Sophia, the heroine of my April release, FROM COURTESAN TO CONVENIENT WIFE is, like me, a bit of a foodie. I love exploring food markets, sampling the stallholder’s wares and shopping for lunch. For me, a picnic at the airport or on the train with a bottle of bubbly is the ritual curtain-raiser to every holiday, and a picnic comprised of local goodies is de rigueur when I’m having a day out, rain, hail or snow – and it’s often all three, if you live in Argyll.
In Paris, thanks to the amazing local fresh produce markets and artisan food shops, you can elevate the humble picnic to a whole new gastronomic level. In épiceries, you can purchase my favourite, pork rillettes, any number of patés and hams, salads such as remoulade of celeriac, stuffed artichokes and peppers – I’m drooling already! But you can also sample some seriously elegant food, such as layered seafood, fois gras or vegetable terrines, baked eggs wrapped in ham with truffle oil in aspic, delicate quiches, and myriad cheeses, obviously. In fact, if you didn’t want to go to any other shop, an épicerie could easily provide you with everything required for a moveable feast, including the wine.
But the beauty of Paris is that the choice on offer is vast. The selection of bread in a boulangerie is mind-blowing. Fishmongers will sell you cooked crevettes and sauce, as well as a whole selection of different types of oysters. Bet you thought an oyster is an oyster. Not so, there are dozens, differentiated by where they are grown, from the Brittany coast on the Atlantic to the Mediterranean lagoons of the Camargue. There’s a restaurant near Les Halles I once visited where the six course menu consisted entirely of oysters prepared in different ways. The fishmonger will open them for you too, which I highly recommend – I still have the scar where my trusty Swiss Army knife shut on my finger while I struggled with a very stubborn oyster.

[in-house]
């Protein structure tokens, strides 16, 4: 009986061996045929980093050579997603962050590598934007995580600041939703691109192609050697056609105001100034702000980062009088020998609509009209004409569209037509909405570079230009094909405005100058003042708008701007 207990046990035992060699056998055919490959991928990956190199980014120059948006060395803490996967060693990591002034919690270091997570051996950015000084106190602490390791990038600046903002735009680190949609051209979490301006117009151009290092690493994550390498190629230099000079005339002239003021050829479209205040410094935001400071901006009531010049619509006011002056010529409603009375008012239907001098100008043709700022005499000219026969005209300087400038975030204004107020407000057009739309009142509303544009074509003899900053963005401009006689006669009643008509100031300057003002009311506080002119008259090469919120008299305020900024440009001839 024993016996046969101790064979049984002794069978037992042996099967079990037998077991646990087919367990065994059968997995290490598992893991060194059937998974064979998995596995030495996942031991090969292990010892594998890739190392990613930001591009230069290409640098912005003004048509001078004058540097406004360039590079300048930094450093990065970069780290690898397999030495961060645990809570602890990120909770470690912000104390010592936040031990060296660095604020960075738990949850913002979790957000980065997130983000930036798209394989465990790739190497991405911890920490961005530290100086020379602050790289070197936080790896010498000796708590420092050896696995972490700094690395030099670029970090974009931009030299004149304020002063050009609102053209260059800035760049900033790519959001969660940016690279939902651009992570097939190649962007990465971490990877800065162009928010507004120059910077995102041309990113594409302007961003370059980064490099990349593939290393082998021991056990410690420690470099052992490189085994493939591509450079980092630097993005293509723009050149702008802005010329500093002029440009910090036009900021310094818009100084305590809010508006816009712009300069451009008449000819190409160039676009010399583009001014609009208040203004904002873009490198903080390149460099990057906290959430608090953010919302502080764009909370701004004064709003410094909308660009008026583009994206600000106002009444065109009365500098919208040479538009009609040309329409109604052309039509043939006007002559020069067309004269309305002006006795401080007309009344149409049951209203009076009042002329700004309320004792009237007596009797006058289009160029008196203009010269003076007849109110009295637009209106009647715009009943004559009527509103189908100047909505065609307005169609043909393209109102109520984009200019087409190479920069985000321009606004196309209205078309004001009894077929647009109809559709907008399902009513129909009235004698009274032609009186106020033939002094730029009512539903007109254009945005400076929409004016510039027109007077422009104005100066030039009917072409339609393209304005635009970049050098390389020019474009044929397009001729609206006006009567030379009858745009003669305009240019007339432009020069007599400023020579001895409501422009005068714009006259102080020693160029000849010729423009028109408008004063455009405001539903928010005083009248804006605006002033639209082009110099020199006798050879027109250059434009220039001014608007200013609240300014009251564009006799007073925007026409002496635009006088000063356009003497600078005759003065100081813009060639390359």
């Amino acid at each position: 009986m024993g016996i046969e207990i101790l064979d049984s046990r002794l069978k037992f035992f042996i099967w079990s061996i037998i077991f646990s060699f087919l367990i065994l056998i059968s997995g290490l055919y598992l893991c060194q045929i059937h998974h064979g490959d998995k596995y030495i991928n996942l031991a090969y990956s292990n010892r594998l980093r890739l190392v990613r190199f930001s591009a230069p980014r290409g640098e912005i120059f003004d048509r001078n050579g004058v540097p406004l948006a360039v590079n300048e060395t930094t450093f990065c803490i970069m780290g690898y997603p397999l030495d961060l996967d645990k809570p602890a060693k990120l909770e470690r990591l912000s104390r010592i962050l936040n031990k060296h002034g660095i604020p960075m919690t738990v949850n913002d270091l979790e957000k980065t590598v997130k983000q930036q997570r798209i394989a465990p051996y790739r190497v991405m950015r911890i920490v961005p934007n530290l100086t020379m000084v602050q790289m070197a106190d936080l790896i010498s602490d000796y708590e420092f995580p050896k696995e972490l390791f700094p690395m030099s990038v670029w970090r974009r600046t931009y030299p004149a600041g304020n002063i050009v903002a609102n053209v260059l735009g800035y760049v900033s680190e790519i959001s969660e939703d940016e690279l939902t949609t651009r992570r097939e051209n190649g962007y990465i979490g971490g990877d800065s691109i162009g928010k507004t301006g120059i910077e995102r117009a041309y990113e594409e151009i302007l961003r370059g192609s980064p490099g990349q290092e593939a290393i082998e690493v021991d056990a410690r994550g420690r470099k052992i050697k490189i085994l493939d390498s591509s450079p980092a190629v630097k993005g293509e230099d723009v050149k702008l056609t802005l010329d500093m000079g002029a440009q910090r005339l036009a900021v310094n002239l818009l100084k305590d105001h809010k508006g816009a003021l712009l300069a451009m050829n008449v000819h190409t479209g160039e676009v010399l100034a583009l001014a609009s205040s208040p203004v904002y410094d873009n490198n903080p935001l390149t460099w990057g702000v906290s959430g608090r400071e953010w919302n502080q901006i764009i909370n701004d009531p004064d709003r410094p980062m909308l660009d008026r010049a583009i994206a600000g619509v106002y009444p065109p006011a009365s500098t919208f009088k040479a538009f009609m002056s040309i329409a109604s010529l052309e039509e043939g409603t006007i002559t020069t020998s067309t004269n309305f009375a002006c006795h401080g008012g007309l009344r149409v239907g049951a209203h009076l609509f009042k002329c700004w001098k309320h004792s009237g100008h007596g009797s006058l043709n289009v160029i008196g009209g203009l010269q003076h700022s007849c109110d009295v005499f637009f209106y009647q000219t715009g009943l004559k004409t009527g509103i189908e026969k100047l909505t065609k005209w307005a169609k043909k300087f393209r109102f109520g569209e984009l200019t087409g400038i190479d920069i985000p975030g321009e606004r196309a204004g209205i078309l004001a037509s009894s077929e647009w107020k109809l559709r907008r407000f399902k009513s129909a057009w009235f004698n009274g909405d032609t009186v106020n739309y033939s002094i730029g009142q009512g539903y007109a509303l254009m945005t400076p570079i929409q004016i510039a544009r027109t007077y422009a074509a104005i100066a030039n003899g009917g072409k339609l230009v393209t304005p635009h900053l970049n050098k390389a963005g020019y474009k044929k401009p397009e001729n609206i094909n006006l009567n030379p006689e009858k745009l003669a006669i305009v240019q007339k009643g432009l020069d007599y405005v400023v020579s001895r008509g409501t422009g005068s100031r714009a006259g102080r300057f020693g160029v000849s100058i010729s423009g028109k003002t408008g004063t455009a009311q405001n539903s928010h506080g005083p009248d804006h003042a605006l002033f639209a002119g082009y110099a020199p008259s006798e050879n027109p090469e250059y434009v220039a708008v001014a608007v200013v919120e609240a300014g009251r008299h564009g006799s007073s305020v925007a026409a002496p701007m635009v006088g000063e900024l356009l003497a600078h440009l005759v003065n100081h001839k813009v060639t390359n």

There are markets on every street corner where you can sample and buy, and greengrocers where you can source heritage tomatoes, perfectly ripe avocados (something that seems to be anathema in greengrocers here) raspberries and strawberries. As for wine, whatever your tipple of choice can be bought really cheaply in one of the many little supermarkets, and they will all have a chilled cabinet stocked with bubbly too.
So, where are the best picnic spots in Paris? Too many to list! But here are some of my favourites.
Jardin de Luxembourg
A fantastic park in any season, with loads of those very uncomfortable metal deck chairs around the boating pond with a view to the Palais Luxembourg. There are proper picnic tables dotted around the various coffee pavilions, but if you take your time – and why not, the perfect picnic deserves the perfect location – then you can find some secluded benches tucked away by the various fountains and mad topiary.
From the gardens, it’s only a ten minute walk to the Rue de Grenelle in the Faubourg St Germain (near Rodin’s museum) where my hero, Jean-Luc’s hôtel particulier is located, a stroll I did myself the last time I was in Paris, and plotting his story.
The gardens of the Palais Royal are the perfect spot for a summer picnic right in the heart of Paris. In the years after the Revolution, a number of chefs who had previously worked in the chateaus and town houses of the beheaded aristocrats established restaurants, and the Palais Royal colonnades were a popular location. Chez Noudet, mentioned by Jean-Luc in my book, was one of the first. But the colonnades of the Palais Royal were also the stamping ground of the city’s ladies of the night, so dining out wasn’t an option for more genteel ladies such as my heroine, Sophia.
As with every Paris park, there are loads of bottom-numbing metal deckchairs to be had, but the benches are far more comfortable, and there are lots of shady nooks and sweet-scented rose gardens with sparkling fountains to choose from.
Bois de Boulogne
The Bois de Boulogne has always been the haunt of Parisian’s courtesans, showing off their latest toilette in their carriages while their poorer counterparts of the demi-monde paraded alongside. There are still, it has to be said, some very dodgy parts of this district, and the first time I picnicked there I was so unnerved I almost turned back to eat the selection of oysters I’d bought at the market elsewhere. But I persisted, and stumbled across this part of the park, haunt of very posh nannies with their charges. And as you can see, the autumnal colours were glorious.
Jardin des Plantes
A quirky picnic spot on the Left Bank, with views of Notre Dame and the Ile Saint-Louis, it’s not so much a garden with plants, as a river bank with statues. The garden is on the Quai Saint-Bernard where the Halle aux Vins or wine warehouse was in Jean-Luc’s time. My hero and heroine have a close encounter in Jean-Luc’s office, and in the morning take a walk along the quay to the market at Les Halles – which I’ll be recreating in another blog coming soon.
I could go on and on and on, but I’m just making myself hungry. So it’s over to you. Do you like to picnic? Where are your own personal favourite spots? Are you a sarnie and packet of crisps aficionado or do you favour a gourmet spread?